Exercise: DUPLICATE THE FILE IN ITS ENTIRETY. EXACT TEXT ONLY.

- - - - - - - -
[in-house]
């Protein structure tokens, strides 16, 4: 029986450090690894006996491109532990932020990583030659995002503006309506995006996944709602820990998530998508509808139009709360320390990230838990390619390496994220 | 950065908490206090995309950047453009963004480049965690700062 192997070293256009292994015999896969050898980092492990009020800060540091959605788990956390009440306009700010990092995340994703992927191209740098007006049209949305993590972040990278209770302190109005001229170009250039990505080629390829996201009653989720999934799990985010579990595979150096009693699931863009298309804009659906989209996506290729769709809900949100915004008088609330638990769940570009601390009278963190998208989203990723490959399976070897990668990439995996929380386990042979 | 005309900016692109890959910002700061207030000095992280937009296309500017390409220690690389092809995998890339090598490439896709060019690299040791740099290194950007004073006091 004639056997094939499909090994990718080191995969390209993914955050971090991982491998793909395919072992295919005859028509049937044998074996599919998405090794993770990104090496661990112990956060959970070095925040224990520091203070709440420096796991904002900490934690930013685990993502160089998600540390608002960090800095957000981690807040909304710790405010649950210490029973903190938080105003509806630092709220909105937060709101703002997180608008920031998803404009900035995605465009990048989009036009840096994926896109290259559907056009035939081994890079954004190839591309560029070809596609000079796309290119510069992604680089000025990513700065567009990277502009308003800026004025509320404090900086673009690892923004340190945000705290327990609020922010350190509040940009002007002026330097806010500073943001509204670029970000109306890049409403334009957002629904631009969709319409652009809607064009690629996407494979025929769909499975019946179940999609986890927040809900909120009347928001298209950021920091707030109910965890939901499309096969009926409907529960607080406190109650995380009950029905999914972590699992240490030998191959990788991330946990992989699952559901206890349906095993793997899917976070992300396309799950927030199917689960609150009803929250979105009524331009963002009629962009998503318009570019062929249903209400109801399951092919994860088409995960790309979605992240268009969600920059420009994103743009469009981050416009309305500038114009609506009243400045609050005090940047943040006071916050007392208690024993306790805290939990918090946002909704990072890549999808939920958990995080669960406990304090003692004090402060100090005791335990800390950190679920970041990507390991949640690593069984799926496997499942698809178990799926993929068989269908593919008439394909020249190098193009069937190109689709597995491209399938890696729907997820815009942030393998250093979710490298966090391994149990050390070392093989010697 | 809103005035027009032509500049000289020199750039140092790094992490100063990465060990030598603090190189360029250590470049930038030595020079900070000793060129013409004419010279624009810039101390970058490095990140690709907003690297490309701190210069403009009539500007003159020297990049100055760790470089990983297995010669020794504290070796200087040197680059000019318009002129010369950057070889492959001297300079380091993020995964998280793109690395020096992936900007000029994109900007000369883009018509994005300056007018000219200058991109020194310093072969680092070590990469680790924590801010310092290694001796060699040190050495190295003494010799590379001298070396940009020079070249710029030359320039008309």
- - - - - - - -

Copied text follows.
[in-house]
């Protein structure tokens, strides 16, 4: 029986450090690894006996491109532990932020990583030659995002503006309506995006996944709602820990998530998508509808139009709360320390990230838990390619390496994220 | 950065908490206090995309950047453009963004480049965690700062 192997070293256009292994015999896969050898980092492990009020800060540091959605788990956390009440306009700010990092995340994703992927191209740098007006049209949305993590972040990278209770302190109005001229170009250039990505080629390829996201009653989720999934799990985010579990595979150096009693699931863009298309804009659906989209996506290729769709809900949100915004008088609330638990769940570009601390009278963190998208989203990723490959399976070897990668990439995996929380386990042979 | 005309900016692109890959910002700061207030000095992280937009296309500017390409220690690389092809995998890339090598490439896709060019690299040791740099290194950007004073006091 004639056997094939499909090994990718080191995969390209993914955050971090991982491998793909395919072992295919005859028509049937044998074996599919998405090794993770990104090496661990112990956060959970070095925040224990520091203070709440420096796991904002900490934690930013685990993502160089998600540390608002960090800095957000981690807040909304710790405010649950210490029973903190938080105003509806630092709220909105937060709101703002997180608008920031998803404009900035995605465009990048989009036009840096994926896109290259559907056009035939081994890079954004190839591309560029070809596609000079796309290119510069992604680089000025990513700065567009990277502009308003800026004025509320404090900086673009690892923004340190945000705290327990609020922010350190509040940009002007002026330097806010500073943001509204670029970000109306890049409403334009957002629904631009969709319409652009809607064009690629996407494979025929769909499975019946179940999609986890927040809900909120009347928001298209950021920091707030109910965890939901499309096969009926409907529960607080406190109650995380009950029905999914972590699992240490030998191959990788991330946990992989699952559901206890349906095993793997899917976070992300396309799950927030199917689960609150009803929250979105009524331009963002009629962009998503318009570019062929249903209400109801399951092919994860088409995960790309979605992240268009969600920059420009994103743009469009981050416009309305500038114009609506009243400045609050005090940047943040006071916050007392208690024993306790805290939990918090946002909704990072890549999808939920958990995080669960406990304090003692004090402060100090005791335990800390950190679920970041990507390991949640690593069984799926496997499942698809178990799926993929068989269908593919008439394909020249190098193009069937190109689709597995491209399938890696729907997820815009942030393998250093979710490298966090391994149990050390070392093989010697 | 809103005035027009032509500049000289020199750039140092790094992490100063990465060990030598603090190189360029250590470049930038030595020079900070000793060129013409004419010279624009810039101390970058490095990140690709907003690297490309701190210069403009009539500007003159020297990049100055760790470089990983297995010669020794504290070796200087040197680059000019318009002129010369950057070889492959001297300079380091993020995964998280793109690395020096992936900007000029994109900007000369883009018509994005300056007018000219200058991109020194310093072969680092070590990469680790924590801010310092290694001796060699040190050495190295003494010799590379001298070396940009020079070249710029030359320039008309």